16 odd things that are illegal in Singapore

Public nuisances

Feeding pigeons will cost you $500
Knowing the local laws of a country can save you from getting fined or arrested.

In Singapore, feeding pigeons will cost you $500, walking in the nude at home is illegal, and selling gum could land you two years in jail.

We've put together a list of 16 things you might be surprised to find are illegal in the country, from singing offensive songs to spitting.

An earlier version of this post was written by Noah Plaue.

1. Selling gum

According to Singapore Statutes Online, the first-time penalty for the selling of gum can be as high as $100,000 or a prison sentence of up to two years.

Penalties are subject to rise with each conviction, but certain chewing gums that have medical benefits will be allowed.

2. Annoying someone with a musical instrument

Singapore's statutes state that playing an instrument in a public place in "a manner as to cause or be likely to cause annoyance to any person lawfully using a public road or in any public place shall be guilty of an offense" that includes a fine of up to $1,000.

3. Flying a kite that interferes with public traffic

You can get a fine of up to $5,000 if you happen to be flying a kite or "playing any game" that gets in the way of traffic in any public road.

4. SingingIf you’re caught singing or uttering songs that have either obscene lyrics or obscene “ballads” in any public place, you’ll face a punishment of imprisonment for up to three months, a fine, or even both.

5. Spitting

Spitting isn’t the classiest act, but do it in any public place in Singapore — including coffee shops, markets, eating houses, school houses, theaters, public buildings, omnibuses, or public roads — and you'll be slapped with a fine of up to $1,000.

6. Distribution of "obscene" materials

The distribution of any materials deemed "obscene" is prohibited in Singapore. Any violation of this — whether it is photographs, a DVD, books, or figures — can get you up to three months in jail, a fine, or both.

7. Connecting to another user's Wi-Fi

Singapore’s Computer Misuse and Cybersecurity Act defines using another person’s Wi-Fi network as hacking. If you’re caught doing the deed, you can be fined a whopping $10,000, face up to three years in jail, or both.

8. Forgetting to flush the toilet

While flushing a public toilet is common courtesy, in Singapore, there is an actual law against it. If you're caught leaving without flushing the toilet, you're looking at a fine of around $150.

9. Walking in the nude at home

Wandering around your house nude with any open curtains can land you a fine of $2,000, imprisonment for three months, or both. Both being nude in public and being nude in a private place where you are exposed to the public are considered public nuisances.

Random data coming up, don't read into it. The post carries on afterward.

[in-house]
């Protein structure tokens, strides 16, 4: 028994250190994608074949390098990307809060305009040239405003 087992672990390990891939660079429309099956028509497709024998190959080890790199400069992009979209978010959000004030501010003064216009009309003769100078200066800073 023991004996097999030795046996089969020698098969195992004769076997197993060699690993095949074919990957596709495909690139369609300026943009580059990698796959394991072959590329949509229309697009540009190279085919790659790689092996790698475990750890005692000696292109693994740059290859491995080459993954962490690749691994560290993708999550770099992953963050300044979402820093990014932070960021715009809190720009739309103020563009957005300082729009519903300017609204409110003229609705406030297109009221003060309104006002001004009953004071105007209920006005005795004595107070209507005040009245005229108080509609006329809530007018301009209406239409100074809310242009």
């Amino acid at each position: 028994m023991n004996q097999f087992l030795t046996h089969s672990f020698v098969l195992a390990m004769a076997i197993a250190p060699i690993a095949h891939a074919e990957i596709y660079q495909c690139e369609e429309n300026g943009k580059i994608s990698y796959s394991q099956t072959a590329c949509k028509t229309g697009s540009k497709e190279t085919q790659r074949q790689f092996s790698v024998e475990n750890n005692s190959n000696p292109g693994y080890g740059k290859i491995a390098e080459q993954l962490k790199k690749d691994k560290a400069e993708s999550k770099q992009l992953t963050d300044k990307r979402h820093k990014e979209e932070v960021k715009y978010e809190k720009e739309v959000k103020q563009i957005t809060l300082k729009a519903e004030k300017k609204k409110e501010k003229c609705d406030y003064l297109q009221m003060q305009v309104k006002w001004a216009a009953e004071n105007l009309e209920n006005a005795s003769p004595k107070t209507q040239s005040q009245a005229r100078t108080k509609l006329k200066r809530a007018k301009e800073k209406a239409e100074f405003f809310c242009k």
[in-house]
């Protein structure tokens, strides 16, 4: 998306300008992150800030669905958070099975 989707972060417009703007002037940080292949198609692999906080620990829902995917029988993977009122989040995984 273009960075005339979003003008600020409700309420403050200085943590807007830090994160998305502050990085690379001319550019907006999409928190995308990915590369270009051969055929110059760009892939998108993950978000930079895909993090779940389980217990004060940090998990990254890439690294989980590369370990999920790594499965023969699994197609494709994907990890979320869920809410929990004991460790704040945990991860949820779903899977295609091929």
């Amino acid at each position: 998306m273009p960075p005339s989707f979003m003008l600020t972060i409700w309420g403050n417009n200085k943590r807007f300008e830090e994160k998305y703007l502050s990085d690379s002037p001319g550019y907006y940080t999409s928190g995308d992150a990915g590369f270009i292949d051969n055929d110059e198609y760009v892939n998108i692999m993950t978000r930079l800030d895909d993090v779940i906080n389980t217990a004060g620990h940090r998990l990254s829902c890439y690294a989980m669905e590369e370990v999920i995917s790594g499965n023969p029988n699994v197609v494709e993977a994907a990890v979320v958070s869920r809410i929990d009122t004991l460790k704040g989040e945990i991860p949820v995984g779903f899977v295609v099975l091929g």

10. Feeding pigeons

You might not think it's a big deal to toss your leftover sandwich bread to pigeons, but think twice when you're in Singapore because feeding the birds here will cost you $500.

11. Urinating in a public elevator

In Singapore, some public elevators come equipped with Urine Detection Devices that set off an alarm and close the doors when any odor or urine is detected until the police arrive.

12. Littering

You shouldn’t litter in any country and it isn’t uncommon for littering to be against the law, but in Singapore, you’ll find yourself paying a $1,000 fine for it.

13. Graffiti

In Singapore, vandalism can get you both arrested and caned. Singapore’s vandalism laws first shocked the media in 1994, after an American teenager received a caning as punishment for destroying cars and public property. Earlier this year, two men visiting the country also faced prison time and caning for painting graffiti on a public train.

14. Taking drugs before you enter the country

Penalties for drug possession in Singapore range from fines as high as $20,000 to 10 years in prison. In certain cases, if the amount of the drug is high enough, the punishment can even be a death penalty. Singapore officials have the right to conduct anonymous drug tests without a warrant, so any drugs taken before you enter the country can still put you at risk.

15. Same-sex relations

Attempts were made last year to change the Singaporean laws which forbid two members of the same gender from being able to have sexual relations, but unfortunately the regulation still stands. The punishment for gay sex in Singapore is a two-year jail term.

16. Jaywalking

In Singapore, jaywalking is defined as crossing the road within 50 meters (164 feet) of a crossing zone. Jaywalkers can receive a $20 fine on the spot, a fine of up to $1,000, or three months of jail time. The punishment doubles to a fine of up to $2,000 and six months in jail if you’re caught jaywalking twice.


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